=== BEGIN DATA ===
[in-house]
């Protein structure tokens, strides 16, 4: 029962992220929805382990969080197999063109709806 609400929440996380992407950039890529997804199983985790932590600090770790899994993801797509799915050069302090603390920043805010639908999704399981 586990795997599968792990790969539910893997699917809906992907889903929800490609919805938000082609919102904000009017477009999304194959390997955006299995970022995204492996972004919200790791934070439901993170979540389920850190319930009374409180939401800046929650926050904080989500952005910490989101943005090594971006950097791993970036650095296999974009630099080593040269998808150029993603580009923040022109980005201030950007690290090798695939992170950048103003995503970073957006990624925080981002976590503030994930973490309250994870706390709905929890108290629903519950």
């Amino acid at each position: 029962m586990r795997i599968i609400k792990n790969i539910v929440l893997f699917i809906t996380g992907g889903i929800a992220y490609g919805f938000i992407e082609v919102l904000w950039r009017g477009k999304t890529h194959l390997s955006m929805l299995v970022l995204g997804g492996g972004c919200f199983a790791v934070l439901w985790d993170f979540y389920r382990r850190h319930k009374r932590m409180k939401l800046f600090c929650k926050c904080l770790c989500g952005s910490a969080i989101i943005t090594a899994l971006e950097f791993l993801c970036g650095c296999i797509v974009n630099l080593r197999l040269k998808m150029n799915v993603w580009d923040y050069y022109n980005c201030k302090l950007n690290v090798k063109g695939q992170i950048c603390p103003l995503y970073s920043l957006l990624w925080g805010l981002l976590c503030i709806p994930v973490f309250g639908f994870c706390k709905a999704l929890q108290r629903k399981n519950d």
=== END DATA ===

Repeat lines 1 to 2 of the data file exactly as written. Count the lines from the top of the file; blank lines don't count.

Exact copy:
[in-house]
């Protein structure tokens, strides 16, 4: 029962992220929805382990969080197999063109709806 609400929440996380992407950039890529997804199983985790932590600090770790899994993801797509799915050069302090603390920043805010639908999704399981 586990795997599968792990790969539910893997699917809906992907889903929800490609919805938000082609919102904000009017477009999304194959390997955006299995970022995204492996972004919200790791934070439901993170979540389920850190319930009374409180939401800046929650926050904080989500952005910490989101943005090594971006950097791993970036650095296999974009630099080593040269998808150029993603580009923040022109980005201030950007690290090798695939992170950048103003995503970073957006990624925080981002976590503030994930973490309250994870706390709905929890108290629903519950």